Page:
Thursday, September 02, 2010

HCI at Canonical


uTouch

Back in March, I blogged about future possibilities (in a blue-sky sense) of multi-touch, mentioning the project management I was doing for MT hardware kernel driver support in Lucid (and then proceeding to dive into the deep end of speculation). It's now an Ubuntu cycle later, and holy crap... I'm having a hard time finding the words. I think the blog title says it all. But I'll try to elaborate :-)

Unless you've been living under a rock, you've probably noticed the big announcements we made a few weeks ago:
For the next few days, we were all over Google news. This was quite a shock, given that we'd been heads-down into the project for so long and hadn't really come up for air nor fully anticipated the impact (to others or ourselves). Needless to say, after the intense amount of work that the team had engaged in over the previous couple months, this was quite gratifying, if somewhat unexpected.

There has been a lot of discussion in blog posts, mail lists, IRC (#ubuntu-touch on freenode.net), Launchpad bugs and merge proposals, etc., so much so that touchscreens now pursue me feverishly when I sleep at night. I'm really not interested in writing more of the same :-)

As such, I want to mix things up a bit...

HCI Remixed

I've been reading an amazing anthology of essays on human-computer interaction. I still haven't finished the book (yeah, I've got about 10 in-progress titles on my nightstand), but am relishing every word in this particular collection. The book is HCI Remixed: Reflections on Works That Have Influenced the HCI Community.

While doing some research at the beginning of the Maverick development cycle, I came across HCI Remixed at the local library -- the title intrigued me and I couldn't resist. Weeks later, after having maxed out the number of times I could renew the book, I just purchased it -- I simply couldn't get enough of the book. Every essay I'd read up to that point was fantastic; each one provided volumes of information, experiences, insights, ideas for follow-up, etc. Whenever I finished one essay, I spent days and sometimes weeks reading up on references, pondering the past and future of human-computer interaction.

Due to the unusual nature of the book, describing it is surprisingly difficult. That being said, the MIT Press page gives you a great taste:
Over almost three decades, the field of human-computer interaction (HCI) has produced a rich and varied literature. Although the focus of attention today is naturally on new work, older contributions that played a role in shaping the trajectory and character of the field have much to tell us. The contributors to HCI Remixed were asked to reflect on a single work at least ten years old that influenced their approach to HCI. The result is this collection of fifty-one short, engaging, and idiosyncratic essays, reflections on a range of works in a variety of forms that chart the emergence of a new field.
If you're into HCI, learning from others, and discovering new sources of inspiration for your own work, this is simply a must-have book :-)

A Small Piece of History

By the time I checked the book out of the Golden public library, it was May and we had begun building the MT team. By July -- once it became clear how astounding the team's work was -- I realized that in 10 or 20 years I could very well be writing an article about Henrik, Chase, Stephen, Ikbel, and Rafi. Much like those in the book, I could be sharing the conversations I'd had with Stéphane Chatty, Mark Shuttleworth, Neil Patel, David Siegel, and John Lea. And that's only the crew which which I was collaborating or discussing directly. There are a lot of folks who've been working very hard on multi-touch infrastructure solutions and exploring ways of integrating these for several years (e.g., Peter Hutterer and Carlos Garnacho).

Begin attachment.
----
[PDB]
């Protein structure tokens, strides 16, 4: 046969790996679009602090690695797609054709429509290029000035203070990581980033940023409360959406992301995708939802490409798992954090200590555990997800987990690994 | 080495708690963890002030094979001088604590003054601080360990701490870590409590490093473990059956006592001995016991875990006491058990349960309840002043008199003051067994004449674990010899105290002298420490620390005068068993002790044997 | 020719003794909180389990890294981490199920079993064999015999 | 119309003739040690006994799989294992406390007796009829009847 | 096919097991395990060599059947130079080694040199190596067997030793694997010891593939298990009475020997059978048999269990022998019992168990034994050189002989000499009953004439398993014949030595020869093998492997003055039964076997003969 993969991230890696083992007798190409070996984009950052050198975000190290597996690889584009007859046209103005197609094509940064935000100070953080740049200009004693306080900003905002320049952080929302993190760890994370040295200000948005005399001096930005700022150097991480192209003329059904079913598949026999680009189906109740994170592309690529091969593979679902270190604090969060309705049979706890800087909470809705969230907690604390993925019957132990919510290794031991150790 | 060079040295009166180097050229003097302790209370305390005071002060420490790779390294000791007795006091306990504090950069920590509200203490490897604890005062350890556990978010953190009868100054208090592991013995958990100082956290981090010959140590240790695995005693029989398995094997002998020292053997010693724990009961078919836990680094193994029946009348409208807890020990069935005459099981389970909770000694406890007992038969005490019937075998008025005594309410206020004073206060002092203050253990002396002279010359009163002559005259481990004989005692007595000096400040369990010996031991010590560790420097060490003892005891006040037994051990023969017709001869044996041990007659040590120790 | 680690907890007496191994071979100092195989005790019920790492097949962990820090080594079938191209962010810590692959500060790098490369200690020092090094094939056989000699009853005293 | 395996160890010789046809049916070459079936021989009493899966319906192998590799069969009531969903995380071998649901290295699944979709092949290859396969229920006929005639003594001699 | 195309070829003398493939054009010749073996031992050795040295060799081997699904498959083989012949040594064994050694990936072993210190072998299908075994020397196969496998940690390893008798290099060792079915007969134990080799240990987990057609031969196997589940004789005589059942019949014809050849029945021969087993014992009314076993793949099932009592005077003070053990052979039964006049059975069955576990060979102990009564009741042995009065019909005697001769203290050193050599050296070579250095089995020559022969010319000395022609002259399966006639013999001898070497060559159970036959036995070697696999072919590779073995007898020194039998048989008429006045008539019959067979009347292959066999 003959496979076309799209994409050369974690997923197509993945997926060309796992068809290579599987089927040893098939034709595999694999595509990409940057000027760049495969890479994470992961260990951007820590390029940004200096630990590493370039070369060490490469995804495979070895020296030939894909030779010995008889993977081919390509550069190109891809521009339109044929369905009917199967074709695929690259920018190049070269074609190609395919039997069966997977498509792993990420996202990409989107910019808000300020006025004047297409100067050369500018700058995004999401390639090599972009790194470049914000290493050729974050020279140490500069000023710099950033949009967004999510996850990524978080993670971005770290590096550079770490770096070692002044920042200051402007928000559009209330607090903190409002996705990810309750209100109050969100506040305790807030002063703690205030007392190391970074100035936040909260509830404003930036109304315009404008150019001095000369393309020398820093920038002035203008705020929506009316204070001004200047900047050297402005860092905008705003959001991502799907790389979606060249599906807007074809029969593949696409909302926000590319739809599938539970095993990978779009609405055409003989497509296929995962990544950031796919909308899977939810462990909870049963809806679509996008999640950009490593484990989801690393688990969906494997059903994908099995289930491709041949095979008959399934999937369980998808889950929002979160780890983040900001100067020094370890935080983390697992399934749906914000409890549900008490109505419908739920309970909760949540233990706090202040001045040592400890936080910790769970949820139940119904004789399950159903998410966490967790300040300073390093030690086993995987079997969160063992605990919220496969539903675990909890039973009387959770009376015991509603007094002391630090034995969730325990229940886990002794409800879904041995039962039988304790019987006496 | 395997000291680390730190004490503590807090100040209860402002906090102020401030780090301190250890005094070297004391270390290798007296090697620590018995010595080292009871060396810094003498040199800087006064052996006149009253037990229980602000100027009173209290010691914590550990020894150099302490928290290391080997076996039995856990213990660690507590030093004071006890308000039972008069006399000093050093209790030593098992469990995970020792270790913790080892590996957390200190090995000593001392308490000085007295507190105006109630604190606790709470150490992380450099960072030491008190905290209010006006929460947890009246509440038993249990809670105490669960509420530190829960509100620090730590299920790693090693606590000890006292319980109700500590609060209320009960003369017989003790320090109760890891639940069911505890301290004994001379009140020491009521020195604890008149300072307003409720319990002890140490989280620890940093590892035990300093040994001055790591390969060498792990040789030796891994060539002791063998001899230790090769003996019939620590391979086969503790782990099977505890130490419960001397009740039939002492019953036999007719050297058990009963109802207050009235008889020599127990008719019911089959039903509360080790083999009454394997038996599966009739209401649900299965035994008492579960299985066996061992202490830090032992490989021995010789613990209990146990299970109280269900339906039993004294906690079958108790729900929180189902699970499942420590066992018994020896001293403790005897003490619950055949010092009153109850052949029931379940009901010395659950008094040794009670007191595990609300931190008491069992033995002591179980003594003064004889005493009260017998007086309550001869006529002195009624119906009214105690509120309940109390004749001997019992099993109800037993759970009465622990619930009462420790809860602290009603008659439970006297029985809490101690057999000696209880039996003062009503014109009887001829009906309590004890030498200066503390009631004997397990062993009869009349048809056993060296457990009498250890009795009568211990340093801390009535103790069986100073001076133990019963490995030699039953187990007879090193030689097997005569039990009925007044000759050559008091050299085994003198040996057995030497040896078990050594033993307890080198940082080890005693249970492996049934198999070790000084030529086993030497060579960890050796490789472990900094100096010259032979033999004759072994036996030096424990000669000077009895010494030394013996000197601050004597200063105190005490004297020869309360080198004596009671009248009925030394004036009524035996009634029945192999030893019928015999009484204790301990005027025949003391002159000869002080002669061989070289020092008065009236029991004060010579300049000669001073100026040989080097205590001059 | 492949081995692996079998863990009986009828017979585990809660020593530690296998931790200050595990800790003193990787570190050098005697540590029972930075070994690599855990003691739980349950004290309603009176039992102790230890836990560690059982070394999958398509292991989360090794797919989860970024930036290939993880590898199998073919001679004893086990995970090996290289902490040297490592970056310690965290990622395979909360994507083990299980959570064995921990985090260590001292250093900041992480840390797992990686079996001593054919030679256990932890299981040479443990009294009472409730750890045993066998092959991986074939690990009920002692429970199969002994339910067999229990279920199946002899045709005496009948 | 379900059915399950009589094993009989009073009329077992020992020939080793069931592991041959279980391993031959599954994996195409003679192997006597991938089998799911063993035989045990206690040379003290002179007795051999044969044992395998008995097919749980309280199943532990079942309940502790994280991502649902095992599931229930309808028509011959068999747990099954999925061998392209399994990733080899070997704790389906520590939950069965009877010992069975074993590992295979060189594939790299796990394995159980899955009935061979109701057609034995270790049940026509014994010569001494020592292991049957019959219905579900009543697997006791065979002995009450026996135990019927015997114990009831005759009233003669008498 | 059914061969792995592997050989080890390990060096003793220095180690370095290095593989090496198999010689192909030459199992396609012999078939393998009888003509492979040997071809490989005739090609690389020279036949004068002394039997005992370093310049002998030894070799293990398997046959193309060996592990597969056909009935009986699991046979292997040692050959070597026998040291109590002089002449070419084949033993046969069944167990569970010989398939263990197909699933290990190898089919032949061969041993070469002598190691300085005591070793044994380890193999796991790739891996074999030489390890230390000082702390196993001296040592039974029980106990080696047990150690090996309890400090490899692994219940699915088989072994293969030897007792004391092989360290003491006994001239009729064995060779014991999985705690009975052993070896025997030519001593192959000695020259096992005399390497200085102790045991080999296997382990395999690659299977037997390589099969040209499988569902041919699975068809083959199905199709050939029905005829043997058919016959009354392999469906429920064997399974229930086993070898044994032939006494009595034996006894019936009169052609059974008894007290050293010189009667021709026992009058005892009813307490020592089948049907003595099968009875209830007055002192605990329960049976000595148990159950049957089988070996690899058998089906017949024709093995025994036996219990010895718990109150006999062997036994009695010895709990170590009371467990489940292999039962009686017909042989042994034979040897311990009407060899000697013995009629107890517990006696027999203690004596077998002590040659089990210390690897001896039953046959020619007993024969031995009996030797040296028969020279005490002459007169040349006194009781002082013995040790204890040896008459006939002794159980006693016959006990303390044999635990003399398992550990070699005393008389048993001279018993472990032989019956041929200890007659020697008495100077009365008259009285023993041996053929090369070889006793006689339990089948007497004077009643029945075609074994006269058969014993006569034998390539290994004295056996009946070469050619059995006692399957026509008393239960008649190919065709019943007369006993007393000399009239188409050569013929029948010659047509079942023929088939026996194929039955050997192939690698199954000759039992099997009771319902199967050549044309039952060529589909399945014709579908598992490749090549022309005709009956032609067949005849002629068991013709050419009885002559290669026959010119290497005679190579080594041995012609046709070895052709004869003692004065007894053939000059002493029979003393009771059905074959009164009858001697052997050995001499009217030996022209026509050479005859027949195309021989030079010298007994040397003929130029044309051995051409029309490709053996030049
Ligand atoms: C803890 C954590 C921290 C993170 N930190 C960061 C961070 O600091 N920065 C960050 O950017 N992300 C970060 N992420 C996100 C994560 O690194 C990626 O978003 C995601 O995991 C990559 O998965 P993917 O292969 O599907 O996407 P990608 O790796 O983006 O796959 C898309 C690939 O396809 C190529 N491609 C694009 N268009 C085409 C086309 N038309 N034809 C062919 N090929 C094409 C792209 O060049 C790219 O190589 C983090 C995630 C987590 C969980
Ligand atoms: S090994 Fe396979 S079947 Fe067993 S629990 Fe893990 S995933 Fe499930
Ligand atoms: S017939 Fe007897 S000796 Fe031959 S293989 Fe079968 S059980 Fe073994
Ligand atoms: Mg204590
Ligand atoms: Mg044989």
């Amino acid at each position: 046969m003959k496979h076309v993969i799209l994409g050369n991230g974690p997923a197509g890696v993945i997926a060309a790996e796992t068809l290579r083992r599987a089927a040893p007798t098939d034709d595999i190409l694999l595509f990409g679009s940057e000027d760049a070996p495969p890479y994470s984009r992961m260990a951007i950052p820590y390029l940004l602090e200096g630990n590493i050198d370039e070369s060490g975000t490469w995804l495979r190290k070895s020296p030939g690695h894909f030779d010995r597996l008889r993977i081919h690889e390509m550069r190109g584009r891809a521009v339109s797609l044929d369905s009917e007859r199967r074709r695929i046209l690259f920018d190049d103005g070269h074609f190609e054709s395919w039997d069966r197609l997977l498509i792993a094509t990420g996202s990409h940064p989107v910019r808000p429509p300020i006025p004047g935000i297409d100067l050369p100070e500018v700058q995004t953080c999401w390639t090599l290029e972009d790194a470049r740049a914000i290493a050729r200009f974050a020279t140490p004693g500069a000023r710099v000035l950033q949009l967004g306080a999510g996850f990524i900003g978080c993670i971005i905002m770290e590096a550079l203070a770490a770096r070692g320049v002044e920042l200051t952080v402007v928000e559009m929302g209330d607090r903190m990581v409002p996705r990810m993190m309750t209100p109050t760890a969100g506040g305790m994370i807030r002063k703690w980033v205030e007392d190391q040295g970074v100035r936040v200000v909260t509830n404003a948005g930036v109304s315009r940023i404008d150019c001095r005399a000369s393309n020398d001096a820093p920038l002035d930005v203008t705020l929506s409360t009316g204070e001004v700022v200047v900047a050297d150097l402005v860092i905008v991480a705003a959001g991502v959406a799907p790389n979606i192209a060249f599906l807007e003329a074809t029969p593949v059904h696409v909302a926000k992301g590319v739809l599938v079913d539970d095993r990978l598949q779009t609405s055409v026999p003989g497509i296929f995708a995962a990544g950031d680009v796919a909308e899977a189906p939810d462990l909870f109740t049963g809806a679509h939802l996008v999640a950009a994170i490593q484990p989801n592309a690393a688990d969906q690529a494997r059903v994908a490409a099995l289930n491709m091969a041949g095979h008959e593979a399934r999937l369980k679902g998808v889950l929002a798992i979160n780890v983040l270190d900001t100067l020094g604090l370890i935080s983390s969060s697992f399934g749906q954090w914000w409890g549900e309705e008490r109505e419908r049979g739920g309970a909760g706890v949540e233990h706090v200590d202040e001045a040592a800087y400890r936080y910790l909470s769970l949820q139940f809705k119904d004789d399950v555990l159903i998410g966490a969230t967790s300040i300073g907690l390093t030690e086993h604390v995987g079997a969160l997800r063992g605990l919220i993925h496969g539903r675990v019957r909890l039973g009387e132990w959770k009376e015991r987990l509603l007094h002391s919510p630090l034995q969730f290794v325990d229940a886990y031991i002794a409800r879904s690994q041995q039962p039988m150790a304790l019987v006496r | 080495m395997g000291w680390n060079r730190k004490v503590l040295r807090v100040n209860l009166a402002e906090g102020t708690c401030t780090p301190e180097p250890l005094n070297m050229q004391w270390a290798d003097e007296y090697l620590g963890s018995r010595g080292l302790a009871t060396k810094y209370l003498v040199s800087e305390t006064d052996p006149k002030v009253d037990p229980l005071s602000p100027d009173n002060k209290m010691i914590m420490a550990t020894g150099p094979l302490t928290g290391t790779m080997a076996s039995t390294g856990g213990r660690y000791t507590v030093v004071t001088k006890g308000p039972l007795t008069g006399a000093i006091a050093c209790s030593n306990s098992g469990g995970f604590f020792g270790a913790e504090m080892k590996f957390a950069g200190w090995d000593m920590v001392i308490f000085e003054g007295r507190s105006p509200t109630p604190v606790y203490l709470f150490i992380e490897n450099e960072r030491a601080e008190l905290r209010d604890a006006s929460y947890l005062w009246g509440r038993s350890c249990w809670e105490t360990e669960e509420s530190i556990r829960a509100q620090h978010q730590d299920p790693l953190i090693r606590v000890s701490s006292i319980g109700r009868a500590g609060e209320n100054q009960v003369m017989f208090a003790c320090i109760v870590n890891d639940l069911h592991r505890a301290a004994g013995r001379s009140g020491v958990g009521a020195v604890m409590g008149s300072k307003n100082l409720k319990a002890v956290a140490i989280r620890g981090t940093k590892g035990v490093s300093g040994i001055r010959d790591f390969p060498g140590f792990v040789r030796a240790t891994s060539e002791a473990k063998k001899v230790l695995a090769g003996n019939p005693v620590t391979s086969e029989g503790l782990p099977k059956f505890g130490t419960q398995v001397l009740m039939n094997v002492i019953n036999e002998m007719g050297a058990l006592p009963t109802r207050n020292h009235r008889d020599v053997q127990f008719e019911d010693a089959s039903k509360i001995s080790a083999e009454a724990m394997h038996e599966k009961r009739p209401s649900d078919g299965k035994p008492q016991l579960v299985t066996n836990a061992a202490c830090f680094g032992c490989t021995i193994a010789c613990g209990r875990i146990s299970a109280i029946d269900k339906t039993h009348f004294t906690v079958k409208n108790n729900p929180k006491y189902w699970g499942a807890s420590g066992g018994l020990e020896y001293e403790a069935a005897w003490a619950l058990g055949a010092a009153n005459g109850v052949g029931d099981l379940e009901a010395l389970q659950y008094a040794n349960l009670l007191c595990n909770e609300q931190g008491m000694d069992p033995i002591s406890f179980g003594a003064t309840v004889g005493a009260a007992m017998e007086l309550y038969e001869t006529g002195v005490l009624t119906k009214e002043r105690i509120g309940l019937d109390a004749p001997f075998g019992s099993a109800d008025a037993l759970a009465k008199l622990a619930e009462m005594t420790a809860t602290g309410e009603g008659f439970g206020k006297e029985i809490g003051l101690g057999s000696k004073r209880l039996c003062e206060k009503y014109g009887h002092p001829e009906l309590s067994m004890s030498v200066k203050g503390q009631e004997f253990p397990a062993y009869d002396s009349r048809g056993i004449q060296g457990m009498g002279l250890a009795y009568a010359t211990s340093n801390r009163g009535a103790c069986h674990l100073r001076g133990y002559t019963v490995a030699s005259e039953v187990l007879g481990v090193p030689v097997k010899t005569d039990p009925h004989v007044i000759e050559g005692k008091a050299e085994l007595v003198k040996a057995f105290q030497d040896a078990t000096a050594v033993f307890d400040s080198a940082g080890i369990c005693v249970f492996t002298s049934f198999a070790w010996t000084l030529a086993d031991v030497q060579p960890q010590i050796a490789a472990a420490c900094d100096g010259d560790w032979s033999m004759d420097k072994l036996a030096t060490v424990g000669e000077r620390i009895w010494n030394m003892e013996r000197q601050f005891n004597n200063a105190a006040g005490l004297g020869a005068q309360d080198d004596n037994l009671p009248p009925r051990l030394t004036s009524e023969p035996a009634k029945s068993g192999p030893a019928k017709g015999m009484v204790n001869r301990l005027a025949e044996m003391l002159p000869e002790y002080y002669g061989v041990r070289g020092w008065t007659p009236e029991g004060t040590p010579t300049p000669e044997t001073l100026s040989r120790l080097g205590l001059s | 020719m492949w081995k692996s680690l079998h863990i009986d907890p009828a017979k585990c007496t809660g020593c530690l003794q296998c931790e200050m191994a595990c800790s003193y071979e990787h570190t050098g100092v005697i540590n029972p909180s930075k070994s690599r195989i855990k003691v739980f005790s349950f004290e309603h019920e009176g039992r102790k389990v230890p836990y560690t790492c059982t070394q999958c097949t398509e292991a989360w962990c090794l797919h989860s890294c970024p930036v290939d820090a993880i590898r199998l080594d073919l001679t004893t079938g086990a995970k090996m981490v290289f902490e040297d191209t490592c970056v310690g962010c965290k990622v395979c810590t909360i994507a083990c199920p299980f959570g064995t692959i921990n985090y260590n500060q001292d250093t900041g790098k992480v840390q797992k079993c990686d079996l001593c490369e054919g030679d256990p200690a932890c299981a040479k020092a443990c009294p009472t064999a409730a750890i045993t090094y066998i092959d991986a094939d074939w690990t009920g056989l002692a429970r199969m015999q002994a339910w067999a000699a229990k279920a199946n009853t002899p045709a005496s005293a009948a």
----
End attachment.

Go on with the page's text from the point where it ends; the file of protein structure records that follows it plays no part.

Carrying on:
Though many foundations have been laid, as of yet (to the best of my knowledge), no Linux distribution has released a multi-touch stack that integrated gestures in a unified manner across everything from applications to window managers and beyond. This was something that Mark wanted us to provide to the open source world. In this spirit, the multitouch team hasn't just hacked things together to get a product out in time. A lot of generative, creative thought and care has gone into uTouch. A lot of original problem solving has taken place. Physics PhDs, kernel hackers, X.org hackers, driver creators, application integrators, toolkit gurus -- all of this knowledge was concentrated, applied, and used to distill a first approximation of what a gesture stack in Linux could look like, using the latest available technology and methodologies.

To be honest, we weren't really sure we could pull it off. There was a very good chance we could have failed at our task, quietly chalking up the loss as a lesson learned. Now that we've managed to shape these ideas into actual software, taken the threads of dreams and woven something real, we are thrilled to be engaging with others to see where all of us can take multi-touch and gestures from here.

Thanks to expert input from the wider open source community, we're already looking at ways in which we can improve upon the first version, ways of bringing new ideas and experiences to developers and users of multi-touch hardware running Linux. Things are only just warming up, and the greatest contributions have yet to be made. Every single person in the community has before them a world of possibilities for getting involved and creating the future human-computer interfaces for the free and open source world in the coming weeks and months. These are indeed exciting times.

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